On October 13, 2014, Mr. Holbrook and his colleague, Tim Scheidt, had a confrontation. Mr. Scheidt called Mr. Holbrook a bully and cursed at him, told Mr. Holbrook he was worthless, and asked Mr. Holbrook if he wanted to hit him. Mr. Holbrook admitted he “lost it” during the confrontation, raised his voice, and cursed at Mr. Scheidt. Mr. Scheidt reported to Mr. Pierog that Mr. Holbrook threatened to punch him.

         Mr. Pierog called Mr. Holbrook into his office and accused him of threatening Mr. Scheidt. Mr. Pierog terminated him for physically threatening a coworker, which violated the conditions of his final warning. Mr. Scheidt, who was younger than Mr. Holbrook and didn't identify as disabled, wasn't terminated after his confrontation with Mr. Holbrook, but was issued a “record of conversation.” Mr. Holbrook brought suit against his former employer, alleging he was terminated in violation of the ADEA and the ADA. LSC Communications moved for summary judgment on both claims.

         III. Discussion

         A. ADEA Claim

         Mr. Holbrook's ADEA claim can survive summary judgment if “the evidence would permit a reasonable factfinder to conclude that the plaintiff's [age] caused [his] discharge.” Ortiz v. Werner Enterprises, Inc., 834 F.3d 760, 765 (7th Cir. 2016). In a case like this one, in which the employee doesn't present direct evidence of discrimination, the court must analyze the discrimination claim under the McDonnell Douglas burden-shifting framework. Peele v. Country Mut. Ins. Co., 288 F.3d 319, 326 (7th Cir. 2002). See also Ortiz v. Werner Enterprises, Inc., 834 F.3d 760, 766 (7th Cir. 2016) (recognizing that the McDonnell Douglas framework remains the appropriate approach for analyzing employment discrimination claims).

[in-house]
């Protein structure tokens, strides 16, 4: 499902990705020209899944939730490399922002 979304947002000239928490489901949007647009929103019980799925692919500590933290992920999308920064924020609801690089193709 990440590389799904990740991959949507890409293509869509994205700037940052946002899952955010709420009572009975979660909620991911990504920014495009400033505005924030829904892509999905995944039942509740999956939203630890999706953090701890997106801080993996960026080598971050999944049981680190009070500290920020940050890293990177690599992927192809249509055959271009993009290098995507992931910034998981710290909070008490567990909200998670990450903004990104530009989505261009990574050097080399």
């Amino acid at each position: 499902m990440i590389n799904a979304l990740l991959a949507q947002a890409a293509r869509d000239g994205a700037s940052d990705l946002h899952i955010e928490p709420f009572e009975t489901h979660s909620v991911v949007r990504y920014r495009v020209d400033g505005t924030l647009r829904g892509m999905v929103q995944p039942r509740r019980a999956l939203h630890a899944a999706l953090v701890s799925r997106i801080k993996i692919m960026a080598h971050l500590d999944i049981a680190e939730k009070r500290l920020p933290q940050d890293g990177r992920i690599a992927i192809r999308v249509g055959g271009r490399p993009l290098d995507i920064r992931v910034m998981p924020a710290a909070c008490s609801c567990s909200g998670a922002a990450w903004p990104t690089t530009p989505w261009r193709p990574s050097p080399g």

To establish a prima facie case of discrimination under the McDonnell Douglas framework, “the plaintiff has the initial burden of producing evidence showing that (1) [he] is a member of a protected class, (2) [he] was meeting the defendant's legitimate expectations, (3) [he] suffered an adverse employment action, and (4) similarly situated employees who were [younger] were treated more favorably.” Simpson v. Franciscan All., Inc., 827 F.3d 656, 661 (7th Cir. 2016). LSC Communications doesn't dispute that Mr. Holbrook is a member of the protected class or that he suffered an adverse employment action, but contends that Mr. Holbrook ...